I oftentimes wonder what causes a statist to be a statist. Whatever the reason, one thing is certain: Every generation has its share of statists — people who wish to impose their values on other people, not by persuasion but rather by force.
Consider, for example, the issue of helping the poor with a donation. Suppose a millionaire is asked to donate $100 to the poor. He declines to do so, saying, “I hate the poor and I refuse to help them in any respect whatsoever.”
For libertarians, the moral issue is clear-cut — black and white. The man has the right to make that choice. It’s his money. It’s his life. It’s his decision. What is freedom if it’s not having the unfettered right to make that type of choice?
We might all agree that moral principles dictate helping the poor. We can cite the Bible as evidence that this is what God wants people to do. We can show how the man’s donation would help buy food for the poor. We can beseech him to change his mind.
But the central point remains: Why shouldn’t the millionaire (and everyone else) be free to make that decision for himself?
The statist sees things differently. He has absolutely no problem with forcing the millionaire to do the “right” thing, especially if it can be shown that the force contributes to the well-being of the poor. For the statist, the end — helping the poor — justifies the means — forcing the millionaire to share his money.
Another example: drug laws. For the life of me, I simply cannot understand the statist mindset when it comes to drugs.
Suppose that millionaire decides to spend every day of his life sitting in his house smoking dope, snorting cocaine, or injecting heroin.
For a libertarian, the issue is, once again, clear cut. The man has a right to live his life in this manner. Sure, we can all agree that it’s not a healthy existence, that he’s likely taking himself to an early grave, and that he’s missing out on the fullness of life.
But we libertarians would say: None of that entitles us to force the man to give up his lifestyle. We do not have the right to punish him for his drug choices or to impose our values on him by force.
Not so with statists. They go ballistic when they see someone behaving irresponsibly by ingesting drugs. They want the person prosecuted and incarcerated, with the aim of changing him into a decent, responsible, productive member of society. Statists simply cannot stand the thought that someone isn’t living life in accordance with what the statist considers to be some sort of societal standard of proper conduct.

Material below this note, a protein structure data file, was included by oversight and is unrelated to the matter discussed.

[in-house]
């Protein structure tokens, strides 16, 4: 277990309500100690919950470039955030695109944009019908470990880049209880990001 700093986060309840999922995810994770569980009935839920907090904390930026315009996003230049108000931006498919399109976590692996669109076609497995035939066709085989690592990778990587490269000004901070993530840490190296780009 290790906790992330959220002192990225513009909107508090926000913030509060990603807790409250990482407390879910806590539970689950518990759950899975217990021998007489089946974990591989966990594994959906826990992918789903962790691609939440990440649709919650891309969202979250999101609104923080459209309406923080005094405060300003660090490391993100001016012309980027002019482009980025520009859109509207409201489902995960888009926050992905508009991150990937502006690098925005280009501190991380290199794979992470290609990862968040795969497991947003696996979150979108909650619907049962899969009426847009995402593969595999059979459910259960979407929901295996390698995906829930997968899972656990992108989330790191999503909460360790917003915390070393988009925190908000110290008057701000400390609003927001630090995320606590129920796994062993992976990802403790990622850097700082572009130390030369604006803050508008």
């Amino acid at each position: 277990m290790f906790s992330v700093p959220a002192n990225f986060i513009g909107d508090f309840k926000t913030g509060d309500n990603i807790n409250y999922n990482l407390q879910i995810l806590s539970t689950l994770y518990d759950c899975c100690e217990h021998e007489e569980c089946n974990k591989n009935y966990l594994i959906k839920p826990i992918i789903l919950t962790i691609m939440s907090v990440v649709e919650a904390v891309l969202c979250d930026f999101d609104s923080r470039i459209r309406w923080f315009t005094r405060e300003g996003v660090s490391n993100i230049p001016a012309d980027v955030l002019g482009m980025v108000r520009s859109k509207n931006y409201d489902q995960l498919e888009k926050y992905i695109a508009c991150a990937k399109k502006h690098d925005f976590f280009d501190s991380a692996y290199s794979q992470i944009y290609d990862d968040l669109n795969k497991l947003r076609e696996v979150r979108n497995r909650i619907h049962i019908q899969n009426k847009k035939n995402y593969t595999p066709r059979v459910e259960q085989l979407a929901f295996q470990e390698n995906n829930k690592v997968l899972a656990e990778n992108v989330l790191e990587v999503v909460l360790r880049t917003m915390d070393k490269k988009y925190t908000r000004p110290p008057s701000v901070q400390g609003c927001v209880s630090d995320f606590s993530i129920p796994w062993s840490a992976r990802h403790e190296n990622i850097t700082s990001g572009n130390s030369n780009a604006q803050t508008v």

Or consider the recent flap over federal laws that punish private individuals for discriminating against others on the basis of race. Again, for libertarians the issue is clear cut: A person has the fundamental right to associate with anyone he chooses and on any basis he chooses. He might be the biggest bigot in the world, choosing only to associate with white supremacists, but that’s what freedom is all about — the right to make whatever choices one wants in his life, so long as his conduct is peaceful — i.e., no murder, rape, theft, fraud, or other violent assaults against others.
Not so with the statists. Unable to accept that there will be people who choose to discriminate against others on the basis of race, color, creed, sexual orientation, or any other reason, they wish to impose their values by force on such people, in order to preclude them from living life the way they choose.
What matters for libertarians is the concept of freedom and free will, which necessarily entails choosing peaceful courses of action that entail irresponsible, unpopular, boorish, or offensive conduct. Even if it could be shown that force might bring about positive results, libertarians would still oppose it on moral grounds — that freedom entails the right to make such choices.
What matters for statists is the eradication of irresponsible, unpopular, boorish, and offensive conduct from society, even if they have to use coercion to do it. For them, “freedom” entails the “right” to make only those choices that are popularly considered responsible or correct ones. Thus, for the statist there’s nothing wrong with employing force to prevent people from making the wrong peaceful choices.
The late psychiatrist M. Scott Peck, who authored the deeply insightful books The Road Less Traveled and People of the Lie, wrote, “I define evil, then, as the exercise of political power — that is, the imposition of one’s will upon others by overt or covert coercion — in order to avoid extending one’s self for the purpose of nurturing spiritual growth.”
I wonder how many statists think about that when imposing their values on others with force, thereby denying people the dignity and respect of making their own peaceful choices in life.